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Crop Choice, Non-Target Pest Levels, Yield Loss and Their Effect on Insecticide Use in South Dakota


Author Info

  • McDonald, Tia Michelle

    (Department of Economics, South Dakota State University)

  • Keating, Ariel Ruth

    (Department of Economics, South Dakota State University)

  • Scott Fausti

    (Department of Economics, South Dakota State University)

  • Li, Jing
  • Lundgren, Jonathan G

    (Department of Economics, South Dakota State University)


Agriculturally, South Dakota is a unique state possessing the highest rate of adoption for genetically modified crop varieties. In 2009 ninety-six percent of corn acres planted in South Dakota were genetically modified compared with eighty-five percent nationally (Economic Research Service). Additionally, South Dakota has seen a dramatic increase in the number of acres treated with insecticide over the past 20 years. These two situations taken together seem to be counterintuitive. Some genetically modified varieties, such as Bt corn, are equipped with genetic defenses so that they can protect the plant from target pests. Intuitively, one would expect to see a decrease in insecticide use as adoption of genetically modified varieties increase. Recent studies have found that there is a reduction in herbicides applied to herbicide tolerant varieties. Here in South Dakota, though, producers have expressed the opinion that the increase in insecticide use is the result of the emergence and spread of the soybean aphid in the state. This research seeks to address the underlying causes of the increase in insecticide use.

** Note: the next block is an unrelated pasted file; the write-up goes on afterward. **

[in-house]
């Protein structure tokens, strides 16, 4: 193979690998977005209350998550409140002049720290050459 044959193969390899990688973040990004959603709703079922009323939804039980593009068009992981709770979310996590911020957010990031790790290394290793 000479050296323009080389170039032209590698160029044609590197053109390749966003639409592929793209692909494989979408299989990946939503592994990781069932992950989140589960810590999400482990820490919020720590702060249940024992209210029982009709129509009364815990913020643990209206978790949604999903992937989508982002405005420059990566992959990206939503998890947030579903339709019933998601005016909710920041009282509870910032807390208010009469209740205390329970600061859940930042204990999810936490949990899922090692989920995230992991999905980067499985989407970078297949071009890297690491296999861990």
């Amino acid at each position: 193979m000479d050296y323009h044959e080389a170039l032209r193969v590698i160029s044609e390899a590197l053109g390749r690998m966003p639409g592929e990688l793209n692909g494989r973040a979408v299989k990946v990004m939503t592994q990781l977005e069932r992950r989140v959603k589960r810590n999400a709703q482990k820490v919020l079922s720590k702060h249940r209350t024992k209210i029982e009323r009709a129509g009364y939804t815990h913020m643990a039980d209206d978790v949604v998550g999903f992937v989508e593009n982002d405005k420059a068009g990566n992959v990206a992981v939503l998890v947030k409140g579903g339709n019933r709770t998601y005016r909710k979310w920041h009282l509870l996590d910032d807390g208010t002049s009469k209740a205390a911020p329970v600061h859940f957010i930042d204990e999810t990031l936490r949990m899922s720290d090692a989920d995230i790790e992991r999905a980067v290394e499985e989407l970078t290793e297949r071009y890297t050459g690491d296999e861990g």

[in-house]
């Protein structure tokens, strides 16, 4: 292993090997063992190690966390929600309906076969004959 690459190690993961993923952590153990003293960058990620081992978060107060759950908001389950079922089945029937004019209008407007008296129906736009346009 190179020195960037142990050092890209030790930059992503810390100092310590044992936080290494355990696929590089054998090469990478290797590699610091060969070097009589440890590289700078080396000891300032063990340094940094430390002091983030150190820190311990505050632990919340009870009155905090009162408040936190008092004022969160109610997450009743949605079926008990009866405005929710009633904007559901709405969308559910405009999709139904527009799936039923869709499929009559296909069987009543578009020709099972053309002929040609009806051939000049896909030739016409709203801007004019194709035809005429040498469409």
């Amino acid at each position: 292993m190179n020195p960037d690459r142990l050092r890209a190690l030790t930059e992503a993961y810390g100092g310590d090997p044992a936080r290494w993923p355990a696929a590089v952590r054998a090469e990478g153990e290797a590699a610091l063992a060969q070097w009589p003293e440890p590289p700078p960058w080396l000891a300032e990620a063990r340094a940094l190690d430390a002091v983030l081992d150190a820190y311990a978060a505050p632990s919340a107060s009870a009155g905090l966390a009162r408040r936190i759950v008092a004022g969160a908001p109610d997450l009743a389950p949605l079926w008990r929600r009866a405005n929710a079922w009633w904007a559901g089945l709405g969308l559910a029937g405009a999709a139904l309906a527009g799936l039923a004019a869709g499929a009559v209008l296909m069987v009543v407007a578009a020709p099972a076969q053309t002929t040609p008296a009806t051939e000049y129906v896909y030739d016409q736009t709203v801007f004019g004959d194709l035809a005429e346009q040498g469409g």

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Bibliographic Info

Paper provided by South Dakota State University, Department of Economics in its series Research Reports with number 201001.

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Length: 2 Pages
Date of creation: Jul 2010
Date of revision:
Handle: RePEc:sda:rerepo:201002

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Keywords: Bt corn; GM crops; insecticide;

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